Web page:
Term

Summer 8-14-2015

Capstone

Dissertation

Degree Name

EdD

Primary Advisor/Dissertation Chair

Barbara Swanson

Secondary Advisor/Reader One

Bradley Gordon

Peer-Reviewer/Reader Two

Kimberly A. Johnson

Abstract

A qualitative research design was utilized to inform two primary research questions: “How do healthcare educators describe their role[s] and experiences educating providers in a healthcare setting?” and “What adult learning principles, determined by Malcolm Knowles, can be identified in provider education materials utilized in a healthcare setting?” Ten participants, who self-identified as healthcare educators utilizing an electronic medical record as a tool for teaching medical providers, participated in semi-structured interviews. Interview participants also submitted education materials they utilize to train medical providers at six healthcare organizations. From the ten interviews, seven categories were determined: research interview participant descriptions, role of a healthcare educator, memorable experiences while educating providers, healthcare educator in a learning organization, Malcolm Knowles and adult learning, technology and innovation, and additional insights gleaned from the participants. Participants describe their role as healthcare educators, the importance of their role in a healthcare organization, and their beliefs regarding provider education. Overall, participants believe that their role is important and impactful to the individual providers and the healthcare organizations they work with. Six healthcare organizations from the upper Midwest submitted two provider education documents for review. These materials included provider education manuals, clinician tip sheets, provider education assessments, and facilitator guides. The provider education materials were reviewed to determine if Malcolm Knowles’ six learning principles could be identified. The main principle identified in the documents was the orientation to learning, which emphasizes the adult learners’ preference to learn items that will help them perform or solve real-life tasks and problems. Principle six, motivation, is the second-most utilized principle, and addresses internal and external motivation in adult learners. Adult learning principles, similar to Knowles’, should be embedded in provider education within healthcare.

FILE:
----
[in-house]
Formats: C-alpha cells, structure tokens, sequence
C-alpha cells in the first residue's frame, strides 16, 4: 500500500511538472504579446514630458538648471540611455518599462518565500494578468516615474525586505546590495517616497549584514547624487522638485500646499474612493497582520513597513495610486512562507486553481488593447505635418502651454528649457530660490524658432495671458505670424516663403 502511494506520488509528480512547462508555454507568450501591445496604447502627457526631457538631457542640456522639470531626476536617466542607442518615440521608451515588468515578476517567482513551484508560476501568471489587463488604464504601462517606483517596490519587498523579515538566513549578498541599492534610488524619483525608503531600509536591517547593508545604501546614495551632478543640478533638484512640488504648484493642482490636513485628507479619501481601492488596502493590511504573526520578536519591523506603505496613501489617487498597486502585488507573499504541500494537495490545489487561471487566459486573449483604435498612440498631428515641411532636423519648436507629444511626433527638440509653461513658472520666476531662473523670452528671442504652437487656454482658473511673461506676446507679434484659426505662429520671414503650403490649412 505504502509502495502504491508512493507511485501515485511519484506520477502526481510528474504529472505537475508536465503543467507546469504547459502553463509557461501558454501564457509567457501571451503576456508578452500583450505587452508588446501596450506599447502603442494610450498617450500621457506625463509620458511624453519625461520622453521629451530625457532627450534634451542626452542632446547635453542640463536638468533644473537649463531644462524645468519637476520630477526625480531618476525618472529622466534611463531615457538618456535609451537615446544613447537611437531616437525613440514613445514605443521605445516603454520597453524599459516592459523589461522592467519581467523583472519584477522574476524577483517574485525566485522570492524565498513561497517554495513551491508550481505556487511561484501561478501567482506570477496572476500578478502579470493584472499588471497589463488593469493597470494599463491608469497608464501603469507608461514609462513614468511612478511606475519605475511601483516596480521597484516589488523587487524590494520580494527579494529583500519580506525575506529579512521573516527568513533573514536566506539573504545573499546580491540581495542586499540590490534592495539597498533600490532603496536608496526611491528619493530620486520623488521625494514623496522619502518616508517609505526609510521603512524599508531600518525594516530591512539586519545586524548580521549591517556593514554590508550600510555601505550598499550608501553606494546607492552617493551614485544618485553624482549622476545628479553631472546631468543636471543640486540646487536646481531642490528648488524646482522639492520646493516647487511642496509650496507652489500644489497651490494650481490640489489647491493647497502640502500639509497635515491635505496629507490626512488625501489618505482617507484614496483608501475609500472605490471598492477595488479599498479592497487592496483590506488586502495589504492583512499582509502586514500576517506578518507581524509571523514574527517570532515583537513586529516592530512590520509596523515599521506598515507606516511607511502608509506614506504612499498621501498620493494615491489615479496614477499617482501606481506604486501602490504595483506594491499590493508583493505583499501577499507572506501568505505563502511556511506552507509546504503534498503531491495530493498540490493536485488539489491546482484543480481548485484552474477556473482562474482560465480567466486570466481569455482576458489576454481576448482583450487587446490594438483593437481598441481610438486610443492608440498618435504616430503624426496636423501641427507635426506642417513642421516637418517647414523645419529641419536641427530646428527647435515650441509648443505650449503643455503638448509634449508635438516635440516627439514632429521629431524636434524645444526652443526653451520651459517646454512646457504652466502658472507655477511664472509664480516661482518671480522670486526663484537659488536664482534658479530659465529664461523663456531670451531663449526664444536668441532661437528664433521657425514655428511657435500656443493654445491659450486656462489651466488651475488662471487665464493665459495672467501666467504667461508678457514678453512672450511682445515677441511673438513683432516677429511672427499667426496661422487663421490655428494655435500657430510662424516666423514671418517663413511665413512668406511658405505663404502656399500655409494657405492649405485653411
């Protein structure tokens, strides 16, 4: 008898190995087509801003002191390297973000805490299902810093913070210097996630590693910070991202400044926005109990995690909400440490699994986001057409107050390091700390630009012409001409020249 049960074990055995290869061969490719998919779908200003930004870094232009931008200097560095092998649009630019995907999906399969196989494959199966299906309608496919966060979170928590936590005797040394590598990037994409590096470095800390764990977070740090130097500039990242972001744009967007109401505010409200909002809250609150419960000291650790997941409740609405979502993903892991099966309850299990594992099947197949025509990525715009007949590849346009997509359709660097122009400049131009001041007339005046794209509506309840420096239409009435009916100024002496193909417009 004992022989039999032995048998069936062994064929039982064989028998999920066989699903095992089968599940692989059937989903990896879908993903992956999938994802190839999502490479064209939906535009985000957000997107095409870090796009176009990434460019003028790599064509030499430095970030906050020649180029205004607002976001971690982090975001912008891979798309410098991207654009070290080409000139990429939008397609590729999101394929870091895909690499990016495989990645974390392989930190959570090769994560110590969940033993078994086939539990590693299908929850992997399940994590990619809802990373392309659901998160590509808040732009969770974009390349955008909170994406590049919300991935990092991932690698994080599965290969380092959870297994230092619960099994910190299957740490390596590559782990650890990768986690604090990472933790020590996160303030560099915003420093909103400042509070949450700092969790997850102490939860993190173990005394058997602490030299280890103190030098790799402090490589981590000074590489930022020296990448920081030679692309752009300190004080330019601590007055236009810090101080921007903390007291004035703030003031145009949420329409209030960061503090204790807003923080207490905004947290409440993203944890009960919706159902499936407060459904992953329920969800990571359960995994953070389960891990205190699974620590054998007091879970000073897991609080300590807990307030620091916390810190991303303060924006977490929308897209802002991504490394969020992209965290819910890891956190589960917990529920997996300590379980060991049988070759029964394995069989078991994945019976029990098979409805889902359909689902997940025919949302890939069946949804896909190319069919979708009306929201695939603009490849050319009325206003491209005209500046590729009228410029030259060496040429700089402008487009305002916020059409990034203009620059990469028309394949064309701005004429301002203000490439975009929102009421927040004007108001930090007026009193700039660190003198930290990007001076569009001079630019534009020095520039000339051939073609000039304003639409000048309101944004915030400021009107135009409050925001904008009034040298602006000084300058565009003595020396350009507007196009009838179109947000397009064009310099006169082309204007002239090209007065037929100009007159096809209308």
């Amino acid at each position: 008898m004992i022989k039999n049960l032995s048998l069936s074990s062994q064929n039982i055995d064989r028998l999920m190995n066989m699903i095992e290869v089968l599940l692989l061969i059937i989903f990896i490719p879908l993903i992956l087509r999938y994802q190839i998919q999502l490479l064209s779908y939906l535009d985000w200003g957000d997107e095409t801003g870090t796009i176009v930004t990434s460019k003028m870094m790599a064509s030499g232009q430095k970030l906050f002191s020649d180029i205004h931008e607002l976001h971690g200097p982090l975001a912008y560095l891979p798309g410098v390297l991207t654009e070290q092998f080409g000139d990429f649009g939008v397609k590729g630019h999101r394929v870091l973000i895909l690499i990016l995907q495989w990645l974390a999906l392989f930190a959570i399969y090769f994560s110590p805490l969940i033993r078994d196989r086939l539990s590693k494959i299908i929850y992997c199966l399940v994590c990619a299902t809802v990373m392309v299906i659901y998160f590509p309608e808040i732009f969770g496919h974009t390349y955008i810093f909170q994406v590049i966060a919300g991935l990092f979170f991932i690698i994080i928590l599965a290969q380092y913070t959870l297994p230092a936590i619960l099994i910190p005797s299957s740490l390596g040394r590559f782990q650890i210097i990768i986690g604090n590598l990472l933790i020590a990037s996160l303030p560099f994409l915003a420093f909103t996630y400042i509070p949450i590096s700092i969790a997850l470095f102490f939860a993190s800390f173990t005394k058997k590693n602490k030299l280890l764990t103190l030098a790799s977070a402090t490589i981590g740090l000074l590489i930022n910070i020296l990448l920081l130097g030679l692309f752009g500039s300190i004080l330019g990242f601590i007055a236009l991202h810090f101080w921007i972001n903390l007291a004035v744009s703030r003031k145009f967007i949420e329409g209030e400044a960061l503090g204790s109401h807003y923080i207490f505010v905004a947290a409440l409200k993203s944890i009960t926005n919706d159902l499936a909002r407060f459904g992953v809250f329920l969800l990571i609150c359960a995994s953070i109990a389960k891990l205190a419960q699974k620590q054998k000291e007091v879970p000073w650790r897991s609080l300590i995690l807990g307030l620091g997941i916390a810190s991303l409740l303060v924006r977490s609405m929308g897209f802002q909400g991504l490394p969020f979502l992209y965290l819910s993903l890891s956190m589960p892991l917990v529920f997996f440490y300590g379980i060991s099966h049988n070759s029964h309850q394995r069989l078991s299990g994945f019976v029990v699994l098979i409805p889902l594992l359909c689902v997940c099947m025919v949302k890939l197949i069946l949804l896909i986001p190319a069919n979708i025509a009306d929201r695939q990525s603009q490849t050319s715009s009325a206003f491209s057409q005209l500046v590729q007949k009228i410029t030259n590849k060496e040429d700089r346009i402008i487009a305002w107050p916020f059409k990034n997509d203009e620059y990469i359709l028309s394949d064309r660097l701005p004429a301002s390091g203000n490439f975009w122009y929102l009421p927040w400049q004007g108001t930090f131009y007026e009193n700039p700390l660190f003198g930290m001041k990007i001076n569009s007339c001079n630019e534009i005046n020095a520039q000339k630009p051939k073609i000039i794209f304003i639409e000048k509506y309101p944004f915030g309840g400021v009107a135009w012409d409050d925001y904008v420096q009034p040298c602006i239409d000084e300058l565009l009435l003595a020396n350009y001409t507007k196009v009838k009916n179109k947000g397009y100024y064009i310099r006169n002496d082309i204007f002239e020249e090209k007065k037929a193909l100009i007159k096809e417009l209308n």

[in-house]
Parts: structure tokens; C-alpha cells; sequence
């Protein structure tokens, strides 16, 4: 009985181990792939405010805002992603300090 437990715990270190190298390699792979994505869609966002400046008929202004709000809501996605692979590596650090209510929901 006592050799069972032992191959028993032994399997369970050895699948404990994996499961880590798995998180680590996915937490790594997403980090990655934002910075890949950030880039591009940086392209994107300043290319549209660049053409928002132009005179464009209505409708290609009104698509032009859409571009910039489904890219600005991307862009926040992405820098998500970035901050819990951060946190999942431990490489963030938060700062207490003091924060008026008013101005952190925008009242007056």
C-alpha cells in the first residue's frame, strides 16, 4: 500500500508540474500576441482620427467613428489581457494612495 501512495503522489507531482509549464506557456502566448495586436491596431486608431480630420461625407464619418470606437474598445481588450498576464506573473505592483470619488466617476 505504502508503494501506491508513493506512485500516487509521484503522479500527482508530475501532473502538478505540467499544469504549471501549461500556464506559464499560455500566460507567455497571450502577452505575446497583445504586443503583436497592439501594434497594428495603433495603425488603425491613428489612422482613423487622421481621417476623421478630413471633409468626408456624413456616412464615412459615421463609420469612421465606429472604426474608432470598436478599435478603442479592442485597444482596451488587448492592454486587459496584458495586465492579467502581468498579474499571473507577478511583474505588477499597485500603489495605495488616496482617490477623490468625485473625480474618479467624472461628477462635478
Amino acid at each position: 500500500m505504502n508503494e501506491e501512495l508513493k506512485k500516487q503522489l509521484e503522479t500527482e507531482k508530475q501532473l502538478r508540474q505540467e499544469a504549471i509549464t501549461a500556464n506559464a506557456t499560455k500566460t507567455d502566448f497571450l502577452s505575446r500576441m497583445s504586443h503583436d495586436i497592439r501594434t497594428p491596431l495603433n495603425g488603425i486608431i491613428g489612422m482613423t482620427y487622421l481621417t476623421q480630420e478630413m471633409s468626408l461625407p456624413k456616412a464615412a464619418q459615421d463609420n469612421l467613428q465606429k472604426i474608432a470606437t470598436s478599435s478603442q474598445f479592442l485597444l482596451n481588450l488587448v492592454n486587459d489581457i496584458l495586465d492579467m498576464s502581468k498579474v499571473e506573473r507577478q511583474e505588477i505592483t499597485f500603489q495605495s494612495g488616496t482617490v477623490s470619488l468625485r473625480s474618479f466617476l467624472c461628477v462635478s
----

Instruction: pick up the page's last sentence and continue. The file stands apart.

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Education Commons

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